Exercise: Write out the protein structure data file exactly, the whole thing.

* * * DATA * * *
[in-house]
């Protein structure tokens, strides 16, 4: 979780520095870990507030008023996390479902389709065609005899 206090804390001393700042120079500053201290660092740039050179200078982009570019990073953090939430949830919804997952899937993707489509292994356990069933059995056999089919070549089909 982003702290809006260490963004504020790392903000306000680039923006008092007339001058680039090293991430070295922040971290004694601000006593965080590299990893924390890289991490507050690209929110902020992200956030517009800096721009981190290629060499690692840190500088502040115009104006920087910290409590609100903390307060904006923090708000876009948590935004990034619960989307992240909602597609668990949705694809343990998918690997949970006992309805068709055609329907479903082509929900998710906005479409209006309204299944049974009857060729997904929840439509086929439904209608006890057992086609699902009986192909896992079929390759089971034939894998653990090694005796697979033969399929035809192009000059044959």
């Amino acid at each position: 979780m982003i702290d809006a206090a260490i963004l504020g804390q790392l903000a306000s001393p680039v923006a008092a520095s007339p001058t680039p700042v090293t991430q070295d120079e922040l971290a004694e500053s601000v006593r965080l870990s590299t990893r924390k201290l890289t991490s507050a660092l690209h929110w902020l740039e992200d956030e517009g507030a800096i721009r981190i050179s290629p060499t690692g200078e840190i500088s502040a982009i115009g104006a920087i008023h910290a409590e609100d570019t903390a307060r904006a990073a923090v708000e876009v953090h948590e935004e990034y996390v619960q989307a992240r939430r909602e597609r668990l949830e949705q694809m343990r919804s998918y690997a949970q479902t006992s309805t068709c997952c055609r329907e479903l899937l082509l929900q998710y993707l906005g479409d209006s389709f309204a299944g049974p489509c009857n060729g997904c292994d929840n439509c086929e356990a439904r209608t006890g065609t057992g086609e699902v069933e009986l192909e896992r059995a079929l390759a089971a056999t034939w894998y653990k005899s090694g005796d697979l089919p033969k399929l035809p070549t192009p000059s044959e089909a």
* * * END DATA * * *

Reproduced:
[in-house]
């Protein structure tokens, strides 16, 4: 979780520095870990507030008023996390479902389709065609005899 206090804390001393700042120079500053201290660092740039050179200078982009570019990073953090939430949830919804997952899937993707489509292994356990069933059995056999089919070549089909 982003702290809006260490963004504020790392903000306000680039923006008092007339001058680039090293991430070295922040971290004694601000006593965080590299990893924390890289991490507050690209929110902020992200956030517009800096721009981190290629060499690692840190500088502040115009104006920087910290409590609100903390307060904006923090708000876009948590935004990034619960989307992240909602597609668990949705694809343990998918690997949970006992309805068709055609329907479903082509929900998710906005479409209006309204299944049974009857060729997904929840439509086929439904209608006890057992086609699902009986192909896992079929390759089971034939894998653990090694005796697979033969399929035809192009000059044959």
């Amino acid at each position: 979780m982003i702290d809006a206090a260490i963004l504020g804390q790392l903000a306000s001393p680039v923006a008092a520095s007339p001058t680039p700042v090293t991430q070295d120079e922040l971290a004694e500053s601000v006593r965080l870990s590299t990893r924390k201290l890289t991490s507050a660092l690209h929110w902020l740039e992200d956030e517009g507030a800096i721009r981190i050179s290629p060499t690692g200078e840190i500088s502040a982009i115009g104006a920087i008023h910290a409590e609100d570019t903390a307060r904006a990073a923090v708000e876009v953090h948590e935004e990034y996390v619960q989307a992240r939430r909602e597609r668990l949830e949705q694809m343990r919804s998918y690997a949970q479902t006992s309805t068709c997952c055609r329907e479903l899937l082509l929900q998710y993707l906005g479409d209006s389709f309204a299944g049974p489509c009857n060729g997904c292994d929840n439509c086929e356990a439904r209608t006890g065609t057992g086609e699902v069933e009986l192909e896992r059995a079929l390759a089971a056999t034939w894998y653990k005899s090694g005796d697979l089919p033969k399929l035809p070549t192009p000059s044959e089909a």